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    Has Boring built any production tunnels that are in use today?

    What is their resume?
     
  8. mongo

    mongo Well-Known Member

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    So you are going on lack of data?
    Application != ability to dig tunnel. Boring is both digger and transport, thus far the digger part is doing fine.

    Has Boring built any tunnels that have collapsed? No.
    Has Boring gotten any TBMs stuck? No.
    Have any Boring TBMs failed? No.

    So at this point, there is no data to say they are worst than any existing companies:

    Boston's Big Dig collapsed (at least partly)
    Berth got stuck (or failed) going under Seattle America's Biggest Tunnel-Boring Machine Is Stuck Beneath Seattle
    In Omaha, they got stuck Inside tunnel for new Omaha sewage pipe, machine gets stuck behind watery gravel and rocks, costing city an extra $2.75 million
    Stuck : Tunneling Machine Is Stuck Under Mountains
     
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  9. Electroman

    Electroman Supporting Member

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    I get it. This is like saying Honda Accords have not had a single Autopilot failures. So at this point it only points to that Hondas are better in L2 driving than Tesla.


    My rocket company has not had a single failure. I haven't built a rocket yet besides the backyard fireworks, nevertheless SpaceX has had more failures than me.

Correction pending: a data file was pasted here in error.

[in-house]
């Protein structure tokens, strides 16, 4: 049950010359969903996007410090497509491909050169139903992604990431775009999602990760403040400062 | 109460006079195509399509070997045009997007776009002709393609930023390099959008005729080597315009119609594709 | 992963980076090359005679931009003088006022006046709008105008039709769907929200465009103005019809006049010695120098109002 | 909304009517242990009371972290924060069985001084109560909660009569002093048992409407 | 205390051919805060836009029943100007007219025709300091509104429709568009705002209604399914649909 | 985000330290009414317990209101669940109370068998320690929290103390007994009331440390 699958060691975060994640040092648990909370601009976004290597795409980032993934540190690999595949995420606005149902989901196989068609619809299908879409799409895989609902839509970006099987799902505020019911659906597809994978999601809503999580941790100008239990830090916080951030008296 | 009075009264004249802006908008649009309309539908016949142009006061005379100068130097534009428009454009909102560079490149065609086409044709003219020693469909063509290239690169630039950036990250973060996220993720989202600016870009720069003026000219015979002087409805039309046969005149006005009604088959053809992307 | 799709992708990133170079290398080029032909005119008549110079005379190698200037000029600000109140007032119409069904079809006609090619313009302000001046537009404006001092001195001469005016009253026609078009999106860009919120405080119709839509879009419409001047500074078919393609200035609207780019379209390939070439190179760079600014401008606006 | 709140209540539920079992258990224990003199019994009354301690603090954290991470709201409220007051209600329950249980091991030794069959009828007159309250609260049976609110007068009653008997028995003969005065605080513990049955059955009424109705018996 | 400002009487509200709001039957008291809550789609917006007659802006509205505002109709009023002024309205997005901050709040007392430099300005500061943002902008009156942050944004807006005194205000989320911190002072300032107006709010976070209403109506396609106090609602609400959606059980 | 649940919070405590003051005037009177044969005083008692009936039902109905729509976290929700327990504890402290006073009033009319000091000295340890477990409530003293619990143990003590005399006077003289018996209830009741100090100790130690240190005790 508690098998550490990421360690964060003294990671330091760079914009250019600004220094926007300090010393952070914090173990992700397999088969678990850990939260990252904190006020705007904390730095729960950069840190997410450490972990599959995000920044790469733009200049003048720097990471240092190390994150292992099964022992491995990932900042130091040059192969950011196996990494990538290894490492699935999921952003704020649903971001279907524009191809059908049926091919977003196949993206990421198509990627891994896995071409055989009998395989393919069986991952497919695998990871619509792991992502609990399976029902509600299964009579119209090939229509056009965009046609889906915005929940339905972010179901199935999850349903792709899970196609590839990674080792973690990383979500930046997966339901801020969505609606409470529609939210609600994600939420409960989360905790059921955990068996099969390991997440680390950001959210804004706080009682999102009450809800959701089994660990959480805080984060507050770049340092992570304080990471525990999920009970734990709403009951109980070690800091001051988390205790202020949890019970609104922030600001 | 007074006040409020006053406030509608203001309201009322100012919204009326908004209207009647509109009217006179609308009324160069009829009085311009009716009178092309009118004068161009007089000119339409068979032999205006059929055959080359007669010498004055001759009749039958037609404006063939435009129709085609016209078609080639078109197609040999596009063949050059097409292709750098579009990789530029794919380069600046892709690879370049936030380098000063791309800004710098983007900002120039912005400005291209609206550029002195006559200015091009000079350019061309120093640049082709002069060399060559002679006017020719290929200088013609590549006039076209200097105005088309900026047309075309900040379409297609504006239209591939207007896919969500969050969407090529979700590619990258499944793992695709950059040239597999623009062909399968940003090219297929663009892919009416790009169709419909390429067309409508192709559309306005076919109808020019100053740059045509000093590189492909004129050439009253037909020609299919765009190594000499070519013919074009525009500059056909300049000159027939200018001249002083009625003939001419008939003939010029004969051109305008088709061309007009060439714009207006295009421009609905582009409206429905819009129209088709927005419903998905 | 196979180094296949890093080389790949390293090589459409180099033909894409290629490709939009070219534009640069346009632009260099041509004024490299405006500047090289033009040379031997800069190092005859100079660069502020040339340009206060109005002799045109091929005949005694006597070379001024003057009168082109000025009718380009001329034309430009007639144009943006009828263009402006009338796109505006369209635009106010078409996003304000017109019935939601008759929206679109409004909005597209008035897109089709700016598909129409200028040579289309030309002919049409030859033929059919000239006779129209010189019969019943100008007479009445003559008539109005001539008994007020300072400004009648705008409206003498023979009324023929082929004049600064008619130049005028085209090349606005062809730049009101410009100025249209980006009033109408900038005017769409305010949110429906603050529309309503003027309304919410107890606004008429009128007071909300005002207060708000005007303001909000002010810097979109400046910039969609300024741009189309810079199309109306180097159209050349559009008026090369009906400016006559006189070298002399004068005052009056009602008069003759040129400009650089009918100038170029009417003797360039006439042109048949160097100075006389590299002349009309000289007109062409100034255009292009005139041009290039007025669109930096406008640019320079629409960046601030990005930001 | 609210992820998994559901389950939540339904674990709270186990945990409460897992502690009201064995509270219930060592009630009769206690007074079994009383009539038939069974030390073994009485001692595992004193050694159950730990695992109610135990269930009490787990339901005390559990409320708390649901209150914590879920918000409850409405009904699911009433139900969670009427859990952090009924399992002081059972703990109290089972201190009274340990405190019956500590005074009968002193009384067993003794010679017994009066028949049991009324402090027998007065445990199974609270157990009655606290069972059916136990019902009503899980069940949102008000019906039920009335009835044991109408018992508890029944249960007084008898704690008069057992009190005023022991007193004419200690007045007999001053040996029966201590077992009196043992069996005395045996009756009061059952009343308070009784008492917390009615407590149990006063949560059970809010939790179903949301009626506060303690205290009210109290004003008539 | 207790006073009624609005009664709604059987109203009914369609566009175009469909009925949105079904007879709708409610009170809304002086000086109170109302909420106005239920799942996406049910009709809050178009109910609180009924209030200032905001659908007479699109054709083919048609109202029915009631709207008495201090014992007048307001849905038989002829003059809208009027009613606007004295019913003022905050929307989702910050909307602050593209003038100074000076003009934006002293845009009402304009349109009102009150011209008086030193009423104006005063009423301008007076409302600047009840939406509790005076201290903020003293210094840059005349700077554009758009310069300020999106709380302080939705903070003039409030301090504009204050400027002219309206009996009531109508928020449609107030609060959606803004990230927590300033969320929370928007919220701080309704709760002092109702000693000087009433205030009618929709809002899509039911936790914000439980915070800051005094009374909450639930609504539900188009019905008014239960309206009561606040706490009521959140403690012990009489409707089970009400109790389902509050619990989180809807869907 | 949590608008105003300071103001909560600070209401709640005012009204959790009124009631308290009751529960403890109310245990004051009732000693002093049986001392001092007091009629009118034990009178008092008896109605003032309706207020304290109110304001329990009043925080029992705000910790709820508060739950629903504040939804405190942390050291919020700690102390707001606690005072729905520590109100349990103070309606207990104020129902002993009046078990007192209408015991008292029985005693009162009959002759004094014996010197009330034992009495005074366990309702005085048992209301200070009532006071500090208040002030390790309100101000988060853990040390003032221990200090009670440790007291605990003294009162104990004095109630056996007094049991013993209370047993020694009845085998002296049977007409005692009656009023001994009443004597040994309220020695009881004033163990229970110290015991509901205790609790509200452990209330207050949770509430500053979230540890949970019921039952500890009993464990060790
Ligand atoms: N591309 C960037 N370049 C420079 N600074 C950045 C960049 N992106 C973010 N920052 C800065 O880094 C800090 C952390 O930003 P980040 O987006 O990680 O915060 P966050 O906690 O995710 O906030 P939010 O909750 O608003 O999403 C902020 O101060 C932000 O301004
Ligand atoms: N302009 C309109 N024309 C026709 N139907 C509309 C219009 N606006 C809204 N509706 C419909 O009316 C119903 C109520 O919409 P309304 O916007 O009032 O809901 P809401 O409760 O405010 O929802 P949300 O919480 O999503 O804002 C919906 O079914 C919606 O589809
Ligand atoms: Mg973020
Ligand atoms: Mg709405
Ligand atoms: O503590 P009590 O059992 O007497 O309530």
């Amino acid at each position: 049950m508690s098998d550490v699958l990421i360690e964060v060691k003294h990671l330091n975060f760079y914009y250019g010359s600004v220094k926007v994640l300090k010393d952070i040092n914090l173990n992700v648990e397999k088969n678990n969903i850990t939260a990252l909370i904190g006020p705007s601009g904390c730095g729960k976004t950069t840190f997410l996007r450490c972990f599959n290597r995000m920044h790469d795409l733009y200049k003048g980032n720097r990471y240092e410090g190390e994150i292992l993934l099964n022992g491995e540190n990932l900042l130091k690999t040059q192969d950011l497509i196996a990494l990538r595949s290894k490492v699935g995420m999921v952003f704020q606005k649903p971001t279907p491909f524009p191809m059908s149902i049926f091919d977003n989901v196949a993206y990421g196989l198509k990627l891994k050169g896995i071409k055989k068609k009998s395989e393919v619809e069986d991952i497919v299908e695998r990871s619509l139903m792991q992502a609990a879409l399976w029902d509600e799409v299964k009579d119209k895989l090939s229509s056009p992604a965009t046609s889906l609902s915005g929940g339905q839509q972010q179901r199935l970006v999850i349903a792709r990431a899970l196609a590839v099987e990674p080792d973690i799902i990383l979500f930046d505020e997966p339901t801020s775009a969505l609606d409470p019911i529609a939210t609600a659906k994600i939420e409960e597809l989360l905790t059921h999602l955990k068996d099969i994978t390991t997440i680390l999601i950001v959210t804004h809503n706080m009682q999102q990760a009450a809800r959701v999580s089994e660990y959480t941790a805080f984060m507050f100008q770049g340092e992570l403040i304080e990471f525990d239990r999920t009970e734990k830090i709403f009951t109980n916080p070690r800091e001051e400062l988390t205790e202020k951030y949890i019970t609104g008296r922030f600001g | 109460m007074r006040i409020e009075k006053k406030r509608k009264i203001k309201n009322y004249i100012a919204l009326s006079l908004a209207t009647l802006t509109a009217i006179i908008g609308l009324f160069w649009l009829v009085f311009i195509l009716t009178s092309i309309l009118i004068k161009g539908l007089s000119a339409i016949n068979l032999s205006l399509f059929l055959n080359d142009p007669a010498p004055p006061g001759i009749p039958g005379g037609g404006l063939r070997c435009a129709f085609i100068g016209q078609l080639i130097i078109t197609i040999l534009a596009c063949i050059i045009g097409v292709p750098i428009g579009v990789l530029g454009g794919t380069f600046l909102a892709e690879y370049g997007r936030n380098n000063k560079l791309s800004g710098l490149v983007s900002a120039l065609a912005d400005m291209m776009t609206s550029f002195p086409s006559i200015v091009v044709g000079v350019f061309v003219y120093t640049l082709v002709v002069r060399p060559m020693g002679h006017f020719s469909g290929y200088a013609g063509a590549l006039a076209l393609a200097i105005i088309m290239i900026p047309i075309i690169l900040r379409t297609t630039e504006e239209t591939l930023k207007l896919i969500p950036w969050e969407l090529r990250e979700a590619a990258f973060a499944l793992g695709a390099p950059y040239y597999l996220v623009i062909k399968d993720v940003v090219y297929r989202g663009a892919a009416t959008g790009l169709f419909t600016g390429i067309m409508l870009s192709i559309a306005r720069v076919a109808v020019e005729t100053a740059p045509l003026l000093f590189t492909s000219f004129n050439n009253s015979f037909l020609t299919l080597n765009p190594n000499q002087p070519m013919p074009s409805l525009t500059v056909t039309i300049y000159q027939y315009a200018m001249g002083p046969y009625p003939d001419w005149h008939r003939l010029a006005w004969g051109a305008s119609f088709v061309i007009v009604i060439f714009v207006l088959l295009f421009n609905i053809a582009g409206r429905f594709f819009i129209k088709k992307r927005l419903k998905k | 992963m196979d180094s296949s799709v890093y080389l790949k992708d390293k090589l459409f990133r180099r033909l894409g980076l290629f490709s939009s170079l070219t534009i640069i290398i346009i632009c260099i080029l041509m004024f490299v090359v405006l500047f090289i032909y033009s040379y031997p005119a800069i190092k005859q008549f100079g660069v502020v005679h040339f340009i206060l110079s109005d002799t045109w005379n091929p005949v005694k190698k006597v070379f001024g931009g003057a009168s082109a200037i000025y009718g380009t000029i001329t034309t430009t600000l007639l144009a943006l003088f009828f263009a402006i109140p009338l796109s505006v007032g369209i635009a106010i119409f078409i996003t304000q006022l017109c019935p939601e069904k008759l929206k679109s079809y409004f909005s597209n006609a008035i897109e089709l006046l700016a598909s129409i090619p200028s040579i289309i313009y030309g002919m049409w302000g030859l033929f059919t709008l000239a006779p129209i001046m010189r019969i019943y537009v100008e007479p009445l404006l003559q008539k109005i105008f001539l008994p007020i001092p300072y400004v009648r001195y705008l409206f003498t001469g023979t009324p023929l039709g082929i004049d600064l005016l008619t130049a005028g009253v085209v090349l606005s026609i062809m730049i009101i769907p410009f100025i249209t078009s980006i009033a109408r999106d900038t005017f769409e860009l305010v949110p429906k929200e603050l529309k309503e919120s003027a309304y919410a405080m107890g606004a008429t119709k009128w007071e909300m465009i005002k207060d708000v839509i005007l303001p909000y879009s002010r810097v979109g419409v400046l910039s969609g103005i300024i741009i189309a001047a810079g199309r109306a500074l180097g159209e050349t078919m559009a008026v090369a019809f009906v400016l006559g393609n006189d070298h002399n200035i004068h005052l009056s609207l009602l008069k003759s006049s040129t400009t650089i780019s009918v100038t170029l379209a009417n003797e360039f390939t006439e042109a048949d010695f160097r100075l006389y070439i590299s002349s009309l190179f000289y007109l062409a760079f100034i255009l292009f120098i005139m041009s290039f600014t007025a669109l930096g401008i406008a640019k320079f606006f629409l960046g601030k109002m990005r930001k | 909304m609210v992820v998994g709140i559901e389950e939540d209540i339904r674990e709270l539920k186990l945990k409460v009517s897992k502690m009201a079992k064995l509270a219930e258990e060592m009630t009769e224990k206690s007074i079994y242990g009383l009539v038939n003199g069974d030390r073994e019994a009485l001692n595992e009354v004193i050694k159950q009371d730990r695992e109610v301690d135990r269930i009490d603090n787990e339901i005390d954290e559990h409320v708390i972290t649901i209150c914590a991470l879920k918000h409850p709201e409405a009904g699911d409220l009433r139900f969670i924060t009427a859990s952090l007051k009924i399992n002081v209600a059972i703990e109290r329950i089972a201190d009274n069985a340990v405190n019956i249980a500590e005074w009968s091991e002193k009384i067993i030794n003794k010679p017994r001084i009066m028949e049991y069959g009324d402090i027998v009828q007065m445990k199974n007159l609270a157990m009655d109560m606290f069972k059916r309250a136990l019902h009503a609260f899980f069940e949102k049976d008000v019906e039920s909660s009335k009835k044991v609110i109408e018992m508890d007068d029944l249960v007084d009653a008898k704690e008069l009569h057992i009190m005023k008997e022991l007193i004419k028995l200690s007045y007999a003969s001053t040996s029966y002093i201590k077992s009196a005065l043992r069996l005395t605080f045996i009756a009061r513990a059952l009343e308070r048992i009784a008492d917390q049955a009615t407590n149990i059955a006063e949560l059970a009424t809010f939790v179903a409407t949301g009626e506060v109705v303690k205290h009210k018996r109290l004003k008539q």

10. mongo

    mongo Well-Known Member

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    Boring has built a tunnel, you have not launched a rocket, Honda has not made an Autopilot.

    Being all gloom and doom with no basis for it it not helpful.

    CERN needs a tunnel, not skates, not pods, just a sealed tunnel to put their stuff in. At this point, is there anything to show that Boring could not build them such a tunnel? Or even that Boring is riskier than any other TBM company, other than lack of data?
     
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  11. mongo

    mongo Well-Known Member

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    No more training wheels
    Twitter
     
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  12. Electroman

    Electroman Supporting Member

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    I think my sarcasm fell flat.
     
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  13. mongo

    mongo Well-Known Member

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    or it took me 4 months to get the joke :)
     
  14. Buckminster

    Buckminster Active Member

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    You Americans can't do sarcasm - stick to the simpler things in life like building rockets and stuff, if I were you....

     
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  15. Bladerskb

    Bladerskb Senior Software Engineer

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    So its just a regular ole car tunnel but a tiny one...
     
  16. Sean Wagner

    Sean Wagner Member

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    Privileged access made for a max speed 127 mph... just never mind current evacuation procedures.
     
  17. Buckminster

    Buckminster Active Member

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    He references the Robbins Co as the speed kings. They have nice animations for how TBMs work: